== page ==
Slim Cessna slipped out of the purple light and into the shadows of the audience to greet his devout followers.
  • Slim Cessna slipped out of the purple light and into the shadows of the audience to greet his devout followers.
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How does one begin to describe Slim Cessna’s Auto Club? The band, forming 25 years ago in Denver, defies categorization, though many have tried. Some have labeled their sound — a wickedly enchanting mix of country, folk, Americana, gospel, and more — as experimental rock, alternative country, and gothic Americana (a term Cessna has said he favors). Whatever the name you slap on it, there’s one thing you can’t deny about SCAC’s music, particularly in a live setting: it’s wildly entertaining.

Video:

"This Is How We Do Things in the Country"

...by Slim Cessna's Auto Club

...by Slim Cessna's Auto Club

Sauntering on stage at the Soda Bar on this stormy night, the six-piece revealed an arsenal of instruments that would help produce their wall of sound — from a pedal steel and multiple banjos to an upright bass and Lord Dwight Pentacost’s eye-catching, custom-designed, double-neck guitar.

Opening the show with “Commandment 7,” from last year’s The Commandments According To SCAC, was a divine sign for those unfamiliar with the band’s penchant for religious-infused songs. Preaching from his musical pulpit about God and the devil while addressing more traditional backwoods themes like drinking and knocking people off, Cessna slipped out of the purple light and into the shadows of the audience to greet his devout followers during “This Is How We Do Things in the Country.”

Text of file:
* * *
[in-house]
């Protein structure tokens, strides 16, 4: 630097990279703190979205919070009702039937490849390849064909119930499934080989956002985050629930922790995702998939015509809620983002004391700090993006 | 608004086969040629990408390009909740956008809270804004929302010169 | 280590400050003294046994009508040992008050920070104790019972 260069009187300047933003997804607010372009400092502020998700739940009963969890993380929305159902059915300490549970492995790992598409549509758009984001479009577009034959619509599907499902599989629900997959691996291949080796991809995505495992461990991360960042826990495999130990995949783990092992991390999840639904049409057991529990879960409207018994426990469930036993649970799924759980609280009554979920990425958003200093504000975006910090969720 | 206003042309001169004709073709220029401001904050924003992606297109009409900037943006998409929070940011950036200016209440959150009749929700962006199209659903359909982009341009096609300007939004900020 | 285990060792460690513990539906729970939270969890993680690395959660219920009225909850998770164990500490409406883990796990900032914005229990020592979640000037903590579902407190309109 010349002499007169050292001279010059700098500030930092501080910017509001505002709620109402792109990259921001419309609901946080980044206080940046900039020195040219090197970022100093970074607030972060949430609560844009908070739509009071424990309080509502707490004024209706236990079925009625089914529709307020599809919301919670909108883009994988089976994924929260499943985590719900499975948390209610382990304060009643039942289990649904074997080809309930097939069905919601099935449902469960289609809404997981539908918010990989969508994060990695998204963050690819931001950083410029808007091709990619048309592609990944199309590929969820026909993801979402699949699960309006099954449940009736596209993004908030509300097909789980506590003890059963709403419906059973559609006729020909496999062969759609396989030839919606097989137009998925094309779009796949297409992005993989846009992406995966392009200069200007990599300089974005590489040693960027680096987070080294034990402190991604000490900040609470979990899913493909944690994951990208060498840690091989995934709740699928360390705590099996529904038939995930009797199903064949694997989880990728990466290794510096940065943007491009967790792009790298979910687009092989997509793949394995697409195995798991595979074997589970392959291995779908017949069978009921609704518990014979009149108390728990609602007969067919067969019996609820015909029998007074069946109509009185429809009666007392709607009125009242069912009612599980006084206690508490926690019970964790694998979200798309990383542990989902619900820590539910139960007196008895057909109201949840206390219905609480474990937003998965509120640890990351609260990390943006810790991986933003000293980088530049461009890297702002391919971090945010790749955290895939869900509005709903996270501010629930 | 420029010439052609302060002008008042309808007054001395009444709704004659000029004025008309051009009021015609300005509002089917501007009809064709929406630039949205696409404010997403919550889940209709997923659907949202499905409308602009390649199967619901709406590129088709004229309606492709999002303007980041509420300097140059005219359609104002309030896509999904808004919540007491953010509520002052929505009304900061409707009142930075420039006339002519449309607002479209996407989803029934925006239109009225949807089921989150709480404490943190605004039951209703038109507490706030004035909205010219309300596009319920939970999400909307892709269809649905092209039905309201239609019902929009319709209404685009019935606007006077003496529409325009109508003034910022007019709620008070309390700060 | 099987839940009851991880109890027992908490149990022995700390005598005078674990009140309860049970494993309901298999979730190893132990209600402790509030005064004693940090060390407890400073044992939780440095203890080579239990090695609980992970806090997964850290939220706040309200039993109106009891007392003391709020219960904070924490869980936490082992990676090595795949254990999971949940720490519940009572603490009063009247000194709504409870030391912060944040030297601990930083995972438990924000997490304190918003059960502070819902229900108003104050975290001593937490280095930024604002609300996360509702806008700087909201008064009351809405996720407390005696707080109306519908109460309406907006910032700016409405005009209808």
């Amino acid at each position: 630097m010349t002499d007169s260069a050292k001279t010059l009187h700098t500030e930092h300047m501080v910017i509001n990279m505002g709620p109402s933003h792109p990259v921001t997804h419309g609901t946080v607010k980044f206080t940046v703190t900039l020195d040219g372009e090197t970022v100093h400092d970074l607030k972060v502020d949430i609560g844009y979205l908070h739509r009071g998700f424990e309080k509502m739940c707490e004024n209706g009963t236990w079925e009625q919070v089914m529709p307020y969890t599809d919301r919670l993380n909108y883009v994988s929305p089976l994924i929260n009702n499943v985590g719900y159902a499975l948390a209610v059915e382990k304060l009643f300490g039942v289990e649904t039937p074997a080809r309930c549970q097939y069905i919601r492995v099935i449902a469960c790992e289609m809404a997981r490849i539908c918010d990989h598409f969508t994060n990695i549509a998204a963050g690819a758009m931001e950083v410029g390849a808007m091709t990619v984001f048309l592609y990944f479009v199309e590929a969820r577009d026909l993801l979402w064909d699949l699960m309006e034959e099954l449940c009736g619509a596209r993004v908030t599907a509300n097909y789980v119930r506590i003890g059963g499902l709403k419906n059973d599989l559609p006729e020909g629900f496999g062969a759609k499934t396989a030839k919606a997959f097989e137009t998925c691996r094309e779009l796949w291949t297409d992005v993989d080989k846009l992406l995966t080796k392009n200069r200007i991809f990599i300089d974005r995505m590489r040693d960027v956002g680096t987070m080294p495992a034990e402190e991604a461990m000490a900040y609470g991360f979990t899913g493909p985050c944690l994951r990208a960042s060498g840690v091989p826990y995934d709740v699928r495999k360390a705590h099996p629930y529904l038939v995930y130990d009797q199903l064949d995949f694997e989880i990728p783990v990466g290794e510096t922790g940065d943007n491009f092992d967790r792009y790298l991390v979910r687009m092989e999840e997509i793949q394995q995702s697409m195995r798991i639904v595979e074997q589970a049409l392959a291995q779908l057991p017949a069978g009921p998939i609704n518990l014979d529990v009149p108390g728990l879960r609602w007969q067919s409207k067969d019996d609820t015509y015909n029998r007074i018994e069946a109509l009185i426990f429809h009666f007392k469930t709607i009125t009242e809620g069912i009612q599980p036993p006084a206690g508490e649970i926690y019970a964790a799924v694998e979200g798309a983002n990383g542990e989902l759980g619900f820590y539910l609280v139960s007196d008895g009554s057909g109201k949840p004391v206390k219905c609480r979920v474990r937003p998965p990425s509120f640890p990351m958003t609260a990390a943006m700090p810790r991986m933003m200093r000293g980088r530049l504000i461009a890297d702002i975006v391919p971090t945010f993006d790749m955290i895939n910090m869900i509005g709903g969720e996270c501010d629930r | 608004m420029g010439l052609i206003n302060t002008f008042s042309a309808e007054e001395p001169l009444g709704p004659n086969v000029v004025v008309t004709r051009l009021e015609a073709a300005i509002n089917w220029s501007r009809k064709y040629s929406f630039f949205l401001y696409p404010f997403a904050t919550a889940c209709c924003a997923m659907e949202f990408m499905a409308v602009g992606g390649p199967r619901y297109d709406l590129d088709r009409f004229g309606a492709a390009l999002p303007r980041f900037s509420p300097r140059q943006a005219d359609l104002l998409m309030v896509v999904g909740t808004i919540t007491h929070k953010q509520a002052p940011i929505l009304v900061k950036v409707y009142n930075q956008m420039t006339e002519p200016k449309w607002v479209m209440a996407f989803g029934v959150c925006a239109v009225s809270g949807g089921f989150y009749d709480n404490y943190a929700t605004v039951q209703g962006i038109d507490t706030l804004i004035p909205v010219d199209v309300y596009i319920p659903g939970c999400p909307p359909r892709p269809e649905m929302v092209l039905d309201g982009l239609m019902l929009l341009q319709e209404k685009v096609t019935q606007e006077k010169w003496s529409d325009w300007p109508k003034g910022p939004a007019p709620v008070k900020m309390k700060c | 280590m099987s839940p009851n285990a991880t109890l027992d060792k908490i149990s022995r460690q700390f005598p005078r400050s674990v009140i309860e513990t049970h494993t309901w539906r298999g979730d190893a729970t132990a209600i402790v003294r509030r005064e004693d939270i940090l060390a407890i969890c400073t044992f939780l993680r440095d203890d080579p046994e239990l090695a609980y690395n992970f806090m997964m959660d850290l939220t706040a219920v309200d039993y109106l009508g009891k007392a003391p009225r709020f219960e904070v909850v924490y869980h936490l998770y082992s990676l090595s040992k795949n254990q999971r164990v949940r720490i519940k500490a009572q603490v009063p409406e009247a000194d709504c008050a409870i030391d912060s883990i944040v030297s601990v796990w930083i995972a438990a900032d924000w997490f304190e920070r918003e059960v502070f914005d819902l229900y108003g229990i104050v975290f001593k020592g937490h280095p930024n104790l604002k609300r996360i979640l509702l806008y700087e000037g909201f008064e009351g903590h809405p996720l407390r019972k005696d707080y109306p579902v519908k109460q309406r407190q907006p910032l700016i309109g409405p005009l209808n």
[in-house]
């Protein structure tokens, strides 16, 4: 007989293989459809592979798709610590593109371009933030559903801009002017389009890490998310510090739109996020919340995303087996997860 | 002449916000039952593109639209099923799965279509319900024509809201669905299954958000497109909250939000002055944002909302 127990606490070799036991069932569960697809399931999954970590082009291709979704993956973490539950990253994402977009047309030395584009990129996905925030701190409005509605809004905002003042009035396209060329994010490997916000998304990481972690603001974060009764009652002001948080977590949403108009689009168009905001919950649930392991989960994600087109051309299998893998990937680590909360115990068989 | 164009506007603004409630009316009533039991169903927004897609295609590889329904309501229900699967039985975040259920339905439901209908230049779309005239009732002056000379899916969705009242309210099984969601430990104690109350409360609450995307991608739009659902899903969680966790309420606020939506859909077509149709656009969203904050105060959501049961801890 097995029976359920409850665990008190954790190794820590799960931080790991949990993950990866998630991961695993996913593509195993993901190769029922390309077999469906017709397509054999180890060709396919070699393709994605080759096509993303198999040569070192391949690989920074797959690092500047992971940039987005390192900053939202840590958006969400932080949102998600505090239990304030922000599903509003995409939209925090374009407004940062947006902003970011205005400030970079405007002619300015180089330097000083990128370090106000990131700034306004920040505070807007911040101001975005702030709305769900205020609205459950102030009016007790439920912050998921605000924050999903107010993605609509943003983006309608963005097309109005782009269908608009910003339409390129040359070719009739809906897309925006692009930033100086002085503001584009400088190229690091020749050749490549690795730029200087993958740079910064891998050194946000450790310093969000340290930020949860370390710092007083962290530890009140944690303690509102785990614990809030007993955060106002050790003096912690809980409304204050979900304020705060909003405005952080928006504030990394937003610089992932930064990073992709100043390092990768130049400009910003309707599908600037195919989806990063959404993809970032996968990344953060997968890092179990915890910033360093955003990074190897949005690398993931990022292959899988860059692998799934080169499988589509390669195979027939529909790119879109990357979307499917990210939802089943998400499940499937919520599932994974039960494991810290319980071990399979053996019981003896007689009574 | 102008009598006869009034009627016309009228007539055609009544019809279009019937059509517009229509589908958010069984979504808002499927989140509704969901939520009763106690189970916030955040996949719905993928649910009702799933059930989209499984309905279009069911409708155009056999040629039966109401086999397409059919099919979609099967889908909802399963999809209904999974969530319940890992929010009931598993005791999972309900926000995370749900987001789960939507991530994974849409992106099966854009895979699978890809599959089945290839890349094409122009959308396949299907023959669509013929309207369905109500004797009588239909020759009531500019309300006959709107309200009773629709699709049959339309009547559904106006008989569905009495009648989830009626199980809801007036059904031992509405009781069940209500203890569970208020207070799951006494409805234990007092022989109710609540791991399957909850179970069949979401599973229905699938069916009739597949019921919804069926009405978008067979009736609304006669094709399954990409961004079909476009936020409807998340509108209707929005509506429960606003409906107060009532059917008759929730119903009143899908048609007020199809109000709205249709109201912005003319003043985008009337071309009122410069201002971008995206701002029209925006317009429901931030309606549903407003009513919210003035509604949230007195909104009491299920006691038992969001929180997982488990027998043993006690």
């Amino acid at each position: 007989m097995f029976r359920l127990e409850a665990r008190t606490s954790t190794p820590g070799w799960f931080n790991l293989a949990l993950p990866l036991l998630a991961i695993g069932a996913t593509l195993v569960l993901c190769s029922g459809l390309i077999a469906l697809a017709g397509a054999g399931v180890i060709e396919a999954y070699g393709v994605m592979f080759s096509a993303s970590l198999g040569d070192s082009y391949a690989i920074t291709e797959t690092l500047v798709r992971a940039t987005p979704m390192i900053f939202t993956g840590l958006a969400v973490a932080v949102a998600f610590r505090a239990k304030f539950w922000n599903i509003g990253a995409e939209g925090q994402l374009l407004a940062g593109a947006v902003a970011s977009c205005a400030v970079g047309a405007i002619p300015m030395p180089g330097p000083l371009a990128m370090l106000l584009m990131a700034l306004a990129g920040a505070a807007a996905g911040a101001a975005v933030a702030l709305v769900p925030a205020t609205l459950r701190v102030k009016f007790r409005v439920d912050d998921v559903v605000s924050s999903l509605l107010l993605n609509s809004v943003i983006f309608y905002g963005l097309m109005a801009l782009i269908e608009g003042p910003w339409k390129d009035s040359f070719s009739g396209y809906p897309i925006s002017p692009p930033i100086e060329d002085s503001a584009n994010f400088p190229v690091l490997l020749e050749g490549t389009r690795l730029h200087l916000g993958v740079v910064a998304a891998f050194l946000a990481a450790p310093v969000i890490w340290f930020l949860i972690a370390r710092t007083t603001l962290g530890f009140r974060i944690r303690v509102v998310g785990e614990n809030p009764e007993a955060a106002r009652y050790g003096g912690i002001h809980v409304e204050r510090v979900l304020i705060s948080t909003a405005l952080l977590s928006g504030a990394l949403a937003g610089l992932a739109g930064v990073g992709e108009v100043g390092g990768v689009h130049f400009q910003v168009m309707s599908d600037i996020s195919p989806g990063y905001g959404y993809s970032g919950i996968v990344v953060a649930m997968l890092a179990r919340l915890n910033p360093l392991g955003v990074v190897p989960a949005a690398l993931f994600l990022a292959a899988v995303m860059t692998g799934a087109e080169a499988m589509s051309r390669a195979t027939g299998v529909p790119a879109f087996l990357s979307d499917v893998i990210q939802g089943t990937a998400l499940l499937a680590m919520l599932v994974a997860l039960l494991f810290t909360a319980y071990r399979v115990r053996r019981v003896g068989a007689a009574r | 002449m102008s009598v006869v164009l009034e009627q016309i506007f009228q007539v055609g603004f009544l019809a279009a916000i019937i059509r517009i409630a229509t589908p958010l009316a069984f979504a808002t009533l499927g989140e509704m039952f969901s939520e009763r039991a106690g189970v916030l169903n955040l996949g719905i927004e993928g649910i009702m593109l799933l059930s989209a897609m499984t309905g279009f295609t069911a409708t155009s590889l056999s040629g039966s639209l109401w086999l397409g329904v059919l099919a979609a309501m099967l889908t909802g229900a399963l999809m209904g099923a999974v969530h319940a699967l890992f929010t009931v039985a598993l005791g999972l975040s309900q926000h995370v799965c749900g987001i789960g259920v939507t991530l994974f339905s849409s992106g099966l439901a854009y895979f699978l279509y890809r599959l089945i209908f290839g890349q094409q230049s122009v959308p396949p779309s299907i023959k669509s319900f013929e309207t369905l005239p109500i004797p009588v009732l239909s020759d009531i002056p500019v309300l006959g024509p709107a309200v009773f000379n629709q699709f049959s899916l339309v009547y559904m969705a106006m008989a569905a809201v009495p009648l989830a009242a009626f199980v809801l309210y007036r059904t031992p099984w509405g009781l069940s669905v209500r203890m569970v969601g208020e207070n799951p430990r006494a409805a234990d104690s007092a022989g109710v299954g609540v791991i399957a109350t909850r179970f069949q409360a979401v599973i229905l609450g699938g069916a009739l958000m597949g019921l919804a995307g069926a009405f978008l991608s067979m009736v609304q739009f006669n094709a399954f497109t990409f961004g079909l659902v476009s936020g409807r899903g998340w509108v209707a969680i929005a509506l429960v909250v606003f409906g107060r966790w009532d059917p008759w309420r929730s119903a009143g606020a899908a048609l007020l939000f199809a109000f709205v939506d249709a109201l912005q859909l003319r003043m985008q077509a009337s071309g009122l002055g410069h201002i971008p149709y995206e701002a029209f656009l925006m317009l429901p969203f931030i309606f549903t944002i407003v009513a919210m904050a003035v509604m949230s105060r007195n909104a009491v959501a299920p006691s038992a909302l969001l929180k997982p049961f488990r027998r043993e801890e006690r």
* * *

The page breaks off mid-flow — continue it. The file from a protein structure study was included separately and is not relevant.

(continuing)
Along with his sidekick, co-vocalist, and principal songwriter Munly Munly (a David Byrne kind of crazy), Cessna closed the hillbilly hootenanny’s main set with “That Fierce Cow is Common Sense in a Country Dress,” encouraging all those seeking sanctuary in the Soda Bar to “get a little higher.”

  • Concert: Slim Cessna's Auto Club
  • Seats: General
  • Date: February 17
  • Venue: Soda Bar
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